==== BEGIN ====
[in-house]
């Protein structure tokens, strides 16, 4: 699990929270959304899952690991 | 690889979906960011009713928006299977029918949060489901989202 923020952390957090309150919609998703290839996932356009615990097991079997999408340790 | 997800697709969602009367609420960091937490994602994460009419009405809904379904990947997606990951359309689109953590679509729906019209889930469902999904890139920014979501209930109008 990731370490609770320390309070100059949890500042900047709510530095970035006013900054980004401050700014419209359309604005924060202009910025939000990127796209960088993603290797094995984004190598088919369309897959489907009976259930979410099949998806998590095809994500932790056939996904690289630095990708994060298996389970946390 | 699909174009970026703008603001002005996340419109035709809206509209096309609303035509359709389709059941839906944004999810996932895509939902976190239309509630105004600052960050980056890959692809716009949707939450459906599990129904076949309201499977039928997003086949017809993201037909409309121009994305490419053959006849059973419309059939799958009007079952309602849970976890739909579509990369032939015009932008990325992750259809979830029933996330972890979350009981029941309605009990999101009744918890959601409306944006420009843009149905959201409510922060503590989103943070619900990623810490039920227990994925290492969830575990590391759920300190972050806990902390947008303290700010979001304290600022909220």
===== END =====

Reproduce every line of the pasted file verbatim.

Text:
[in-house]
């Protein structure tokens, strides 16, 4: 699990929270959304899952690991 | 690889979906960011009713928006299977029918949060489901989202 923020952390957090309150919609998703290839996932356009615990097991079997999408340790 | 997800697709969602009367609420960091937490994602994460009419009405809904379904990947997606990951359309689109953590679509729906019209889930469902999904890139920014979501209930109008 990731370490609770320390309070100059949890500042900047709510530095970035006013900054980004401050700014419209359309604005924060202009910025939000990127796209960088993603290797094995984004190598088919369309897959489907009976259930979410099949998806998590095809994500932790056939996904690289630095990708994060298996389970946390 | 699909174009970026703008603001002005996340419109035709809206509209096309609303035509359709389709059941839906944004999810996932895509939902976190239309509630105004600052960050980056890959692809716009949707939450459906599990129904076949309201499977039928997003086949017809993201037909409309121009994305490419053959006849059973419309059939799958009007079952309602849970976890739909579509990369032939015009932008990325992750259809979830029933996330972890979350009981029941309605009990999101009744918890959601409306944006420009843009149905959201409510922060503590989103943070619900990623810490039920227990994925290492969830575990590391759920300190972050806990902390947008303290700010979001304290600022909220």